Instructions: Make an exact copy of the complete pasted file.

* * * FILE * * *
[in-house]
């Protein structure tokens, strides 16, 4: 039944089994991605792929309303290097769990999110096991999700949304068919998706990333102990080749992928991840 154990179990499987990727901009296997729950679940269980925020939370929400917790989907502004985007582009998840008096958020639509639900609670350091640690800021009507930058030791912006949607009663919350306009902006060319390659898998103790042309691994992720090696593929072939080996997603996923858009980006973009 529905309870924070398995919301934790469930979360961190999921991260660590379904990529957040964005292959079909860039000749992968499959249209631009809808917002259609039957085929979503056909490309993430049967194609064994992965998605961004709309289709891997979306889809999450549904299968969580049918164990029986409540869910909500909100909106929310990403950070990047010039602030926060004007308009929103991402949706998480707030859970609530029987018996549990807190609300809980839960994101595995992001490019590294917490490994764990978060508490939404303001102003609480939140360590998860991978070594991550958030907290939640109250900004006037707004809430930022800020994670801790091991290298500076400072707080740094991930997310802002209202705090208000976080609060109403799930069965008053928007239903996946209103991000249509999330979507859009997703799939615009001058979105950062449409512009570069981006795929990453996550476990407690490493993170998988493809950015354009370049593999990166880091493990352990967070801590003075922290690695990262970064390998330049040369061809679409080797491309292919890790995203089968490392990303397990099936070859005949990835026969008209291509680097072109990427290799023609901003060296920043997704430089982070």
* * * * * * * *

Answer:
[in-house]
């Protein structure tokens, strides 16, 4: 039944089994991605792929309303290097769990999110096991999700949304068919998706990333102990080749992928991840 154990179990499987990727901009296997729950679940269980925020939370929400917790989907502004985007582009998840008096958020639509639900609670350091640690800021009507930058030791912006949607009663919350306009902006060319390659898998103790042309691994992720090696593929072939080996997603996923858009980006973009 529905309870924070398995919301934790469930979360961190999921991260660590379904990529957040964005292959079909860039000749992968499959249209631009809808917002259609039957085929979503056909490309993430049967194609064994992965998605961004709309289709891997979306889809999450549904299968969580049918164990029986409540869910909500909100909106929310990403950070990047010039602030926060004007308009929103991402949706998480707030859970609530029987018996549990807190609300809980839960994101595995992001490019590294917490490994764990978060508490939404303001102003609480939140360590998860991978070594991550958030907290939640109250900004006037707004809430930022800020994670801790091991290298500076400072707080740094991930997310802002209202705090208000976080609060109403799930069965008053928007239903996946209103991000249509999330979507859009997703799939615009001058979105950062449409512009570069981006795929990453996550476990407690490493993170998988493809950015354009370049593999990166880091493990352990967070801590003075922290690695990262970064390998330049040369061809679409080797491309292919890790995203089968490392990303397990099936070859005949990835026969008209291509680097072109990427290799023609901003060296920043997704430089982070």